ST. ALBANS CITY — The St. Albans City Council heard from the city’s financial staff about the city’s level of indebtedness at a special Monday night meeting in which the council also addressed a number of routine matters.

Although the state allows municipalities to incur indebtedness up to 10 times their grand list, the city’s financial policies limit indebtedness for the general fund to half the size of the grand list, explained Sarah Duffy, the city’s accountant. This year that is $2.44 million. The city currently has $1.39 million in debt for the city itself, excluding the water and wastewater funds. That places the city’s debt level at 28 percent of the grand list.

The city will make $560,000 in loan payments this year, including the bond for the tax increment financing district. It will make final payments on four loans. A fifth is for work on the Federal Street project, and will be renewed until design work is complete and the city is able to collect federal grant funds that will pay for the bulk of the work.

In total, the city will cease making $174,000 in loan payments this year with the payoff of the library bond, the loan for the Little League field, a tax anticipation note from several years ago, and a fire truck loan.

The creation of a capital improvement plan in the city initially led to a slight increase in debt, said Duffy, but that will even off in the future as the city begins to use reserve funds to pay for capital improvements and equipment replacement. “In the future, you will see that level off as we do have reserve funds,” she said. The reserve funds are part of each year’s budgets.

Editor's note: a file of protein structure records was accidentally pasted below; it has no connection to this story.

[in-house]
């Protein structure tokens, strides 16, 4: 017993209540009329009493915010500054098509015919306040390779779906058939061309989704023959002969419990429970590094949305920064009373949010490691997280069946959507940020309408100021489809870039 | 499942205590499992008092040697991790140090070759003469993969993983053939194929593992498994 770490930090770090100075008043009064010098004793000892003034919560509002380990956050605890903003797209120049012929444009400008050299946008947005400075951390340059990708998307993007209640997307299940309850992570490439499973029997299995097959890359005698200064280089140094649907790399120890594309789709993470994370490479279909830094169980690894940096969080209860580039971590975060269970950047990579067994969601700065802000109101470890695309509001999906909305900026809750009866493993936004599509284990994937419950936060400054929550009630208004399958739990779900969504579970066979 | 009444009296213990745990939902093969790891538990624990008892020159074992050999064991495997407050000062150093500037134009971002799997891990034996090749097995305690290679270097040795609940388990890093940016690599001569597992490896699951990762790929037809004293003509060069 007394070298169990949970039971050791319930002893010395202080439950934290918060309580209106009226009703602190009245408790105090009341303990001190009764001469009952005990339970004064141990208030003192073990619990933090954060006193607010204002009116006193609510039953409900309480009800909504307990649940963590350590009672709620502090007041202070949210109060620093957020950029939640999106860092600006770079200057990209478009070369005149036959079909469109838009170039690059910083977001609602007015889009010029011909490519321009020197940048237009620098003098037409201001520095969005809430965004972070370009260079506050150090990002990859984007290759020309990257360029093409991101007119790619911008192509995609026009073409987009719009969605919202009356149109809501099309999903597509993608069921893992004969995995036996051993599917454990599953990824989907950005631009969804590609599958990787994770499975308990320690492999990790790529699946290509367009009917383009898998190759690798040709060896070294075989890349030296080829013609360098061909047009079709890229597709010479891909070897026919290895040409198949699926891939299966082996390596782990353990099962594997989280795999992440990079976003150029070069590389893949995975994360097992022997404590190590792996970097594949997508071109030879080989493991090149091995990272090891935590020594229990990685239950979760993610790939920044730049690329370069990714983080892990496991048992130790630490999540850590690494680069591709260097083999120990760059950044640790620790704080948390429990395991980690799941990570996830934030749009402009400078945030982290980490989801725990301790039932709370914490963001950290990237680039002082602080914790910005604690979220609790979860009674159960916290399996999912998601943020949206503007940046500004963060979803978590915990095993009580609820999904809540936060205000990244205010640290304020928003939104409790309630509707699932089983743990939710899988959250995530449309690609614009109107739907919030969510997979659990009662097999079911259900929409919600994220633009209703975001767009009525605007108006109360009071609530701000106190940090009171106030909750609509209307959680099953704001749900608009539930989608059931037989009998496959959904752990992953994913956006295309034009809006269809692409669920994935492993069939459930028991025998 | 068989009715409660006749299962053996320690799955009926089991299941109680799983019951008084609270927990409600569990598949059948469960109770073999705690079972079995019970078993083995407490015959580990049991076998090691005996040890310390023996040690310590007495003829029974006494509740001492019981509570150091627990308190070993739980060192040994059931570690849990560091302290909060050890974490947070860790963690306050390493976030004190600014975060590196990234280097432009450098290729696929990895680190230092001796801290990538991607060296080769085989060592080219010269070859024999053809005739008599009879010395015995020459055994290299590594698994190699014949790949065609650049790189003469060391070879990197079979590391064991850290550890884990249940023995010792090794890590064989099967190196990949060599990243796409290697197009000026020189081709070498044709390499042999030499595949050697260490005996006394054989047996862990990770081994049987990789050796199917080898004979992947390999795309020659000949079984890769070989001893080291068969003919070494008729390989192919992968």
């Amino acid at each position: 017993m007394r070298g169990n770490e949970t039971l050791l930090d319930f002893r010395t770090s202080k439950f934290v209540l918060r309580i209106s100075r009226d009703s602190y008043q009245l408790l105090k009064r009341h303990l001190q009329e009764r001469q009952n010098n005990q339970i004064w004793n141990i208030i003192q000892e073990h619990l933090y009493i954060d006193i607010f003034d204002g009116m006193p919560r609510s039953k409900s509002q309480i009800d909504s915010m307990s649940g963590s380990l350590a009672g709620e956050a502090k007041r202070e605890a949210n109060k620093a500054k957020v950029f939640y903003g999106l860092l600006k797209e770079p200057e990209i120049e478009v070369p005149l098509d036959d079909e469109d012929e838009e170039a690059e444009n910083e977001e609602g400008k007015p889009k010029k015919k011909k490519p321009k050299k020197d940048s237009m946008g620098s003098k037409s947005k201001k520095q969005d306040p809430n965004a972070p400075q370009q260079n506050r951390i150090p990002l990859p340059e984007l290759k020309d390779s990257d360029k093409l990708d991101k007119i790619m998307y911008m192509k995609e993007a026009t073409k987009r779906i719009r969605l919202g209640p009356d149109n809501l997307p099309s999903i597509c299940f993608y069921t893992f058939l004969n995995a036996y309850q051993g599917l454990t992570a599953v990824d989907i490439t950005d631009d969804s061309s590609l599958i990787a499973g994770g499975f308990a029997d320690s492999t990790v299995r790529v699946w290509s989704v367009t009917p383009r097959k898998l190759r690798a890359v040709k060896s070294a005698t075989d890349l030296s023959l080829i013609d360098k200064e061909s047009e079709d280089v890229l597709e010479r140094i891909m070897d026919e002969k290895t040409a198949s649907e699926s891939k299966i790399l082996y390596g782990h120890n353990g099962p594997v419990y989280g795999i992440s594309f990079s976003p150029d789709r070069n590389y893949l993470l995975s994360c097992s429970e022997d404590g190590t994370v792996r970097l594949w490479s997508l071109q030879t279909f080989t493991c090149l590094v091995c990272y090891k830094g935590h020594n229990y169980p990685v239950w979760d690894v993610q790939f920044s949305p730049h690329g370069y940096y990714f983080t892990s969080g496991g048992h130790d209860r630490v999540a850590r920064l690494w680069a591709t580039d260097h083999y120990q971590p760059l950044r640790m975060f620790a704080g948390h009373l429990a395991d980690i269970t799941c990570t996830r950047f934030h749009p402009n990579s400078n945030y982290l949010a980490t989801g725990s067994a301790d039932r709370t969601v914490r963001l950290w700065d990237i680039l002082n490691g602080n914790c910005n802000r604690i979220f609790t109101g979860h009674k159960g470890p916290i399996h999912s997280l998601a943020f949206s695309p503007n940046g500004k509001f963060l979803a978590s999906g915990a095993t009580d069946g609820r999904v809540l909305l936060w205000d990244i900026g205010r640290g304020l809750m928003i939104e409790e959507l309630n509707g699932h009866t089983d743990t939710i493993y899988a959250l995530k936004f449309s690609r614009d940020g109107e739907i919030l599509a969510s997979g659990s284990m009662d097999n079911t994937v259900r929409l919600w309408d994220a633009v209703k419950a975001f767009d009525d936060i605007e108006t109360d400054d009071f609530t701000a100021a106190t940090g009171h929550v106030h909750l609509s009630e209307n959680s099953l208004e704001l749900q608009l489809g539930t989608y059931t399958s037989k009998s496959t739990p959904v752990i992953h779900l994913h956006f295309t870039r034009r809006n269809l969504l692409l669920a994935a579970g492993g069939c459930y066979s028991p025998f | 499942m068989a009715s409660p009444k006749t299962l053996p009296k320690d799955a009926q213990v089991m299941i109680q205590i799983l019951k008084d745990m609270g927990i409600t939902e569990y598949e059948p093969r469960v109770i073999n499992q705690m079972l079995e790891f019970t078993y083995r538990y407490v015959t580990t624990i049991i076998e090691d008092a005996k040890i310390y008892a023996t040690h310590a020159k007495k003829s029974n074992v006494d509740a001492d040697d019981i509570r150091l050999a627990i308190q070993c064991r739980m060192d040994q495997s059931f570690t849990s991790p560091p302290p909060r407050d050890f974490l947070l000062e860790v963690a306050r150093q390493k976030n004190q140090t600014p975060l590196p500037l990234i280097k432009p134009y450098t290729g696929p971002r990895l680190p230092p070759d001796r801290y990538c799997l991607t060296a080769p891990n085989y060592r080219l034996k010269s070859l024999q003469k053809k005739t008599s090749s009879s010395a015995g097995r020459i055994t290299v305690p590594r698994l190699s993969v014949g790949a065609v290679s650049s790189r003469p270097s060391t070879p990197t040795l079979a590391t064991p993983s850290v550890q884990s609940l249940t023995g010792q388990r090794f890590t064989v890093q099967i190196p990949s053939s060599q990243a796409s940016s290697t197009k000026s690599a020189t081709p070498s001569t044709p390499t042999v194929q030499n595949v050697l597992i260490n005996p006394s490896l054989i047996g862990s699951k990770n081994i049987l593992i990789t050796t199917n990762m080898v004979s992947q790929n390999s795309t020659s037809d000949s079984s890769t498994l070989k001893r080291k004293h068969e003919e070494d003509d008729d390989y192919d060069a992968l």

Annual debt payments for the water department will be $341,000 this year, with only a small truck loan scheduled for final payment within the next few years.

The wastewater fund will repay one loan this year, with a payment of $108,000. In total, the wastewater fund will make $381,000 in debt payments this year.

Debts owed by the water and wastewater funds are paid from user fees paid by the users of the water and wastewater systems.

The council also approved a memo of understanding with St. Albans Town and the Northwest Regional Planning Commission (NRPC) for the creation of a regional stormwater education program. City staff has been working with town counterparts on this project.

The program is intended to meet the public education obligations of both the city and town under the municipal separated stormwater system (MS4) permit. Both municipalities have been subject to the permit since October.

The education program is modeled after a similar effort in Chittenden County where municipalities subject to the MS4 permit have pooled resources into a single education program, explained Chip Sawyer, the city’s director of planning and development.

Under the agreement, the city and town will each contribute $5,000 to education efforts, which will be handled by NRPC.

Monday’s meeting may have been a precursor to a change in the council’s meeting schedule. Currently, the council meets once per month in a session that often lasts until 9 p.m. or later. Mayor Liz Gamache suggested the council two shorter meetings per month.